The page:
Israel’s election results returned Netanyahu’s right-wing coalition to power

Israel’s election results returned Netanyahu’s right-wing coalition to power

Israel’s election results returned Netanyahu’s right-wing coalition to power

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JERUSALEM – Although Israel’s election results show former Prime Minister Benjamin Netanyahu with a slim parliamentary majority, they are also a stunning victory for Israel’s far right. influential positions of power.

It is headed by Bezalel Smotrich, a self-described “proud homophobe” who has announced plans to undermine Israel’s justice system, and Itamar Ben Gvirwho advocated the deportation of Israel’s “disloyal” citizens, Jewish and Arab.

“We demand change,” Ben Gvir said late Tuesday after preliminary results showed his party’s shares with Smotrich, known as Religious Zionism, secured about 15 seats, making it the third largest in Israel’s parliament, the Knesset. the largest party. .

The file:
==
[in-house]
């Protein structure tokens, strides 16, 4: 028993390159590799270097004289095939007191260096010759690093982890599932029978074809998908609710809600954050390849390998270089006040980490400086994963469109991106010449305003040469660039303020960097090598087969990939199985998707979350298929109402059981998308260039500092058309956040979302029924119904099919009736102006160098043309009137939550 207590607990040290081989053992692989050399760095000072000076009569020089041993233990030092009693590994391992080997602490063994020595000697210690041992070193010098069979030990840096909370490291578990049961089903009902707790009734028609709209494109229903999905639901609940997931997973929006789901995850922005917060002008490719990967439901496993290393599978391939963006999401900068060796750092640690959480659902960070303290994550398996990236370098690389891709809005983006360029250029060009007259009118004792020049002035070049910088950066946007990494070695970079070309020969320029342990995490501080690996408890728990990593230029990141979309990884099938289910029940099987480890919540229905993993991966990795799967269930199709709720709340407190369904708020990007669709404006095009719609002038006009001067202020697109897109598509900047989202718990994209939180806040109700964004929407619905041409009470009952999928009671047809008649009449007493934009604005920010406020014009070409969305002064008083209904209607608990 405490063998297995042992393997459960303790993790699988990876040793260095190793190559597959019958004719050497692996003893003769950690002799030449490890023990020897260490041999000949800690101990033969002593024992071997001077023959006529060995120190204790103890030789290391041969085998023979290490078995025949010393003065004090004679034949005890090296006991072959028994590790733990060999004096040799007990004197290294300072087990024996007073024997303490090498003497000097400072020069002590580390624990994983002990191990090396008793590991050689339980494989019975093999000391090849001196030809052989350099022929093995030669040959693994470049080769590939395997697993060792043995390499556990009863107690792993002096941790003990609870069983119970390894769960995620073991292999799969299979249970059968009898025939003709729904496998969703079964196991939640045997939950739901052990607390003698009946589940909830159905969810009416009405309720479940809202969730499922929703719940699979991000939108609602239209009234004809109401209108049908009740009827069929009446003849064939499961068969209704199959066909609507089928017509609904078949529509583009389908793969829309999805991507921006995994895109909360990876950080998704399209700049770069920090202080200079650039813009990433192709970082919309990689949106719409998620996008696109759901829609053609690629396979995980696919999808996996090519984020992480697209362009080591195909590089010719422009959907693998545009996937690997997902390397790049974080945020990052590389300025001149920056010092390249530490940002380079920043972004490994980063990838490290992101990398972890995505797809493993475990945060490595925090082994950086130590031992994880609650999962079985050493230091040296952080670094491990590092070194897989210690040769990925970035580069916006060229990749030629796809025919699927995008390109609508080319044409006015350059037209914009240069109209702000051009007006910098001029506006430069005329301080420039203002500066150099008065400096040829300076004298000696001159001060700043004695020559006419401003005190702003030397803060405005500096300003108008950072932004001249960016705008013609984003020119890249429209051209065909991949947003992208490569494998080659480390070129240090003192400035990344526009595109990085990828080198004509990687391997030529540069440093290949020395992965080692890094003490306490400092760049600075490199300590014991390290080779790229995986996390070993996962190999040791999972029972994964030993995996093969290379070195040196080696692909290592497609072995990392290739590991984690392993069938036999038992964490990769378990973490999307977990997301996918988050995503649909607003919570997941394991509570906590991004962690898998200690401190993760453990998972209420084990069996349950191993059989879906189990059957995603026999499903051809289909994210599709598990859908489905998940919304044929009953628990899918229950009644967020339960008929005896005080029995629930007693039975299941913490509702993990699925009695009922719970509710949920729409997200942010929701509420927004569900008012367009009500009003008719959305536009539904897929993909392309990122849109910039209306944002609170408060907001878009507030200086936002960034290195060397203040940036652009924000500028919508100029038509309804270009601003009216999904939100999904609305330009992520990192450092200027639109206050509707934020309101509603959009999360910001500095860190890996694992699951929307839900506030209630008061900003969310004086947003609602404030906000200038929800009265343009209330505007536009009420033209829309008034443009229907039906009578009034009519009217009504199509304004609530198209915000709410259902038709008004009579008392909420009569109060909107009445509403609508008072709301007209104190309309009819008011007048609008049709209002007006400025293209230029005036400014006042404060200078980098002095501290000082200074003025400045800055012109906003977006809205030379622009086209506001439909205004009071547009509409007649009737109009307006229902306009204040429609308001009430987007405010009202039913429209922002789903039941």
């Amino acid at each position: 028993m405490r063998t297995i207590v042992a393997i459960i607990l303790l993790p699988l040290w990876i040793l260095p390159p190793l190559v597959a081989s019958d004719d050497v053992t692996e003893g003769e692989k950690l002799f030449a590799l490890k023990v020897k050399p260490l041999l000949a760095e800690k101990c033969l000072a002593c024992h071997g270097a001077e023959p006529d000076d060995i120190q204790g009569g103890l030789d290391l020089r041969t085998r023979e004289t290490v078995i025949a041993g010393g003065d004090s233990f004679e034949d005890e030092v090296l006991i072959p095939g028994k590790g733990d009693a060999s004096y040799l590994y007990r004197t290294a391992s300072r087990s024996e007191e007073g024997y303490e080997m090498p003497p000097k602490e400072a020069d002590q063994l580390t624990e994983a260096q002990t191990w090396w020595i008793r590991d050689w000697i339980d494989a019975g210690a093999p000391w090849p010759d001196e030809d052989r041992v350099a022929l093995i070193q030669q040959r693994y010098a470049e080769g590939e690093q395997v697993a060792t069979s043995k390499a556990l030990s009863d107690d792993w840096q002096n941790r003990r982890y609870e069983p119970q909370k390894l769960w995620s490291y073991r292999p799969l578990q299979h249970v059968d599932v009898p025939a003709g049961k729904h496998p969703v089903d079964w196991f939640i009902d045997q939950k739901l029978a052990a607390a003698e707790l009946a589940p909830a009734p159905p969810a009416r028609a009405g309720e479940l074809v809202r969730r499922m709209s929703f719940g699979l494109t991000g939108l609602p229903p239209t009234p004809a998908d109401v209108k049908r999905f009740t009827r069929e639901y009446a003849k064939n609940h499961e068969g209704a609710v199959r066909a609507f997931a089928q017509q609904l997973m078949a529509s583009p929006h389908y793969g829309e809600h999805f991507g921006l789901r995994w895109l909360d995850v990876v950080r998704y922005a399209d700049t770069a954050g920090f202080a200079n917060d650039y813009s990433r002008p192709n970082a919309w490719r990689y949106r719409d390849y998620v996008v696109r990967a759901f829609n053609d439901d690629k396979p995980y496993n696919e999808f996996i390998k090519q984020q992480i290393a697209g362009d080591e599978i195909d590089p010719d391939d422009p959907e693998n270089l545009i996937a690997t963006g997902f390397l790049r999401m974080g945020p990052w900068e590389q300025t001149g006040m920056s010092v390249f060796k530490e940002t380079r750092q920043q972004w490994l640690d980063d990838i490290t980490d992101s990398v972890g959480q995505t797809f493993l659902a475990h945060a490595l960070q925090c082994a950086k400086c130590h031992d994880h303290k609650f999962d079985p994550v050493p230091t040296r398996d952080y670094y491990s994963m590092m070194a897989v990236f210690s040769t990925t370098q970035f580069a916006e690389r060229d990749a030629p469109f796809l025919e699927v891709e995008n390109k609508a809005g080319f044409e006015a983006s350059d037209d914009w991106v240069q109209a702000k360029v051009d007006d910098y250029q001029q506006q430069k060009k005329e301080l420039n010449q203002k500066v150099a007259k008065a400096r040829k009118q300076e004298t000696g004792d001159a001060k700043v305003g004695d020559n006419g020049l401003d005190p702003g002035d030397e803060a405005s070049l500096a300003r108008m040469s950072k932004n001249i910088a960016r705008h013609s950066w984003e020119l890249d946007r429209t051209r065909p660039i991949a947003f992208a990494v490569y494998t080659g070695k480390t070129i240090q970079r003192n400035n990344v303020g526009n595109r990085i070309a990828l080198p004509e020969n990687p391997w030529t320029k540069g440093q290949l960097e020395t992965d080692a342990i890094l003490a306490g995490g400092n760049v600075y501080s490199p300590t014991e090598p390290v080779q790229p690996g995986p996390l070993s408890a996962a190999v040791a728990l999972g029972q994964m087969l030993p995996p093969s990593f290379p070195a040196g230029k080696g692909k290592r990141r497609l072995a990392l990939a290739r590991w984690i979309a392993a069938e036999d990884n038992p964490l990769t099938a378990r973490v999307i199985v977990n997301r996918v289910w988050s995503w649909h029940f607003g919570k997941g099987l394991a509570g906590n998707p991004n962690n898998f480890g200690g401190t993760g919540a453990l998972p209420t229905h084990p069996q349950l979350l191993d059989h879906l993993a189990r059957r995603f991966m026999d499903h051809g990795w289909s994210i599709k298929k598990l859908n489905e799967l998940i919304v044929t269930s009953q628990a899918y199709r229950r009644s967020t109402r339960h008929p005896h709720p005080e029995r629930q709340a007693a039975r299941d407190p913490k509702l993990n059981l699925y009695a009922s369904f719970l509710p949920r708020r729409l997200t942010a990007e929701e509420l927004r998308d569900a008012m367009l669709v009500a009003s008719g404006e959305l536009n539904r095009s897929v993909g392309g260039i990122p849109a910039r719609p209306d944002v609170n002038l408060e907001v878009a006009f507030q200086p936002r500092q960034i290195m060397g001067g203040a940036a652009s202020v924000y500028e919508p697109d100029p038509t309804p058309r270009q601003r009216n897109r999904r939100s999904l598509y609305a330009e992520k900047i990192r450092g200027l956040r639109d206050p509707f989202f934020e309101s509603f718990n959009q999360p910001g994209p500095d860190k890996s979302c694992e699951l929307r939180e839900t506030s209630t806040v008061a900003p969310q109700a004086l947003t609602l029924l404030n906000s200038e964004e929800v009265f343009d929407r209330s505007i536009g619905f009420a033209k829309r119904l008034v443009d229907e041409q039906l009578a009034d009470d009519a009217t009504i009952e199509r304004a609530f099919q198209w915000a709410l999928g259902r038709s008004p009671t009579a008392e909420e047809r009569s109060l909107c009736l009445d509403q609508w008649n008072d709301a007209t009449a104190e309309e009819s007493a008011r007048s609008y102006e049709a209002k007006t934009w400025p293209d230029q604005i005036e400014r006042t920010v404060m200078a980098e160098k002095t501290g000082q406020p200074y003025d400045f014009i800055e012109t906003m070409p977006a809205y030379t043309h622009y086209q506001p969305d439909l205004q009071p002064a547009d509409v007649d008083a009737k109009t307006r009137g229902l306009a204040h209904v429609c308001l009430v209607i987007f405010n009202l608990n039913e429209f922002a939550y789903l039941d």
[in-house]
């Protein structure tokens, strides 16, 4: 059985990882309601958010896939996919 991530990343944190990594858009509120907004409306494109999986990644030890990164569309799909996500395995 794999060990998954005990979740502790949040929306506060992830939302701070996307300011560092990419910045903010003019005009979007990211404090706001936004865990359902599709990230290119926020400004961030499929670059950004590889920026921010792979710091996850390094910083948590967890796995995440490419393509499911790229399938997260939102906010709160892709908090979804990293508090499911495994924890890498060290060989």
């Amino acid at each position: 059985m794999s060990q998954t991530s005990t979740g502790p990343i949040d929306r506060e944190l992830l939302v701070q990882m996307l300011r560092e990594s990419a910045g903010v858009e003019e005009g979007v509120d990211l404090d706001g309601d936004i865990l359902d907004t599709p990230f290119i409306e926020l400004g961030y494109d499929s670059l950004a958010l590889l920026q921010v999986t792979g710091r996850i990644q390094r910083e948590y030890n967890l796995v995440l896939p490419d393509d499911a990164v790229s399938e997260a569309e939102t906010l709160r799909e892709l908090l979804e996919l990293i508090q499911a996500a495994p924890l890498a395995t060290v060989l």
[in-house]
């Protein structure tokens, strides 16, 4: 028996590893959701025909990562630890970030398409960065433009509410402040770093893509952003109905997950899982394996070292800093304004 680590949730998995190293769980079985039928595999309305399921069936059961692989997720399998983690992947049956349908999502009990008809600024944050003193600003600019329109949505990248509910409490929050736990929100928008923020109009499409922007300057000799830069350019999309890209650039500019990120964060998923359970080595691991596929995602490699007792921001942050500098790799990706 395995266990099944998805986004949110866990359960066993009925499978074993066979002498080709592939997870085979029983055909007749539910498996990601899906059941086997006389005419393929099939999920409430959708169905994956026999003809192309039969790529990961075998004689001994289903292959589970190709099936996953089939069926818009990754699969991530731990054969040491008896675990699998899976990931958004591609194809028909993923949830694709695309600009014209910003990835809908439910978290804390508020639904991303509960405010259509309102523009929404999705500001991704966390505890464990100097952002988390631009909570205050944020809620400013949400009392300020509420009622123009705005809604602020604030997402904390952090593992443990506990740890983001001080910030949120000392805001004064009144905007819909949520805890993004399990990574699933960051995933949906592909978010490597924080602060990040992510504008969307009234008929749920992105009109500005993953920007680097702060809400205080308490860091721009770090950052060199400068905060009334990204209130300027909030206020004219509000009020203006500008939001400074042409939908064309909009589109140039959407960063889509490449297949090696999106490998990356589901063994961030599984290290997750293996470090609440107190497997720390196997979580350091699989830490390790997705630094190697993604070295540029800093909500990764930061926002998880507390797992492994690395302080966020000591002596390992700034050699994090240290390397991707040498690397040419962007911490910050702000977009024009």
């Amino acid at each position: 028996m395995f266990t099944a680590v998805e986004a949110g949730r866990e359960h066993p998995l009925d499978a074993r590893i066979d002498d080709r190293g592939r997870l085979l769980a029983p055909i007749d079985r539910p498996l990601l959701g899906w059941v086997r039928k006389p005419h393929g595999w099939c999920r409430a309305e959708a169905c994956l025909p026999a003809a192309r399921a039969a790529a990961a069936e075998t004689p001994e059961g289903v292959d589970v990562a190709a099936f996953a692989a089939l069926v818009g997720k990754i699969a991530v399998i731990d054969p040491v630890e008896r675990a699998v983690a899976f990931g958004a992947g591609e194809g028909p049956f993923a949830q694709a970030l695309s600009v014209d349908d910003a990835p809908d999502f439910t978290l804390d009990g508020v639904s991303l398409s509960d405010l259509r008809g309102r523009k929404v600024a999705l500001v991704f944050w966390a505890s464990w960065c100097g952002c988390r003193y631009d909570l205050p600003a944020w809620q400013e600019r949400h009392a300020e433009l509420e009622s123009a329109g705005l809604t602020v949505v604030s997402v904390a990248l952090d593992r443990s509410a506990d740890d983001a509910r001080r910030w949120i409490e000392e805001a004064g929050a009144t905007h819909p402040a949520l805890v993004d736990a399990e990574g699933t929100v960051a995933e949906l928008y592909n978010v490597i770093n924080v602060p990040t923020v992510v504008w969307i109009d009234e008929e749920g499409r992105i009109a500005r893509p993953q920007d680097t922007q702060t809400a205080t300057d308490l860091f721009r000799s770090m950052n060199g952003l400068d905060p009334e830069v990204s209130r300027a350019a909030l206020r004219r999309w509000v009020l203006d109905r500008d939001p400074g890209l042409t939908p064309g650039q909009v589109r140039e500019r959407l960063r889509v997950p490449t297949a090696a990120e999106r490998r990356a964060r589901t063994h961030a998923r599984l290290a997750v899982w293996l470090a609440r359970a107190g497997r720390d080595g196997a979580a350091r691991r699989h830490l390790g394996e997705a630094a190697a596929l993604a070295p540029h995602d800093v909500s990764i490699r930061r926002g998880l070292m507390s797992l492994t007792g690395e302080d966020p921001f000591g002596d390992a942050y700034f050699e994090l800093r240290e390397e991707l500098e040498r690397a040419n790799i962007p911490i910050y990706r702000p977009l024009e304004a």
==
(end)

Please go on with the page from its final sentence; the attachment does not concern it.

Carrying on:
“We demand an absolute distinction between those who are loyal to Israel, with whom we have no problem at all, and those who undermine our precious country,” he said, addressing the packed crowd of mostly young, religious men. , dancing to rousing house music alternating between “Ooh-ah! Who is that? The next prime minister”. and “Death to terrorists”.

Israeli elections. a far-right politician is coming to power

As the breadth of his victory became clear on Tuesday night, Netanyahu told jubilant supporters that “the country wants to bring back the national pride that has been taken from us.”

With more than 85 percent of ballots counted as of Wednesday afternoon, Netanyahu’s return to power is certain. Projections by Israel’s three largest television news channels give Netanyahu’s alliance 62 to 65 seats, enough for a parliamentary majority in the 120-seat Knesset.

Former Prime Minister Benjamin Netanyahu and his right-wing allies won the minimum majority of seats in the Israeli parliament according to the results of the November 1 exit poll (video: Reuters).

An alliance led by interim Prime Minister Yair Lapid, head of the centrist Yesh Atid party, is projected to win about 50 seats, and Lapid began preparations for a power transfer on Wednesday.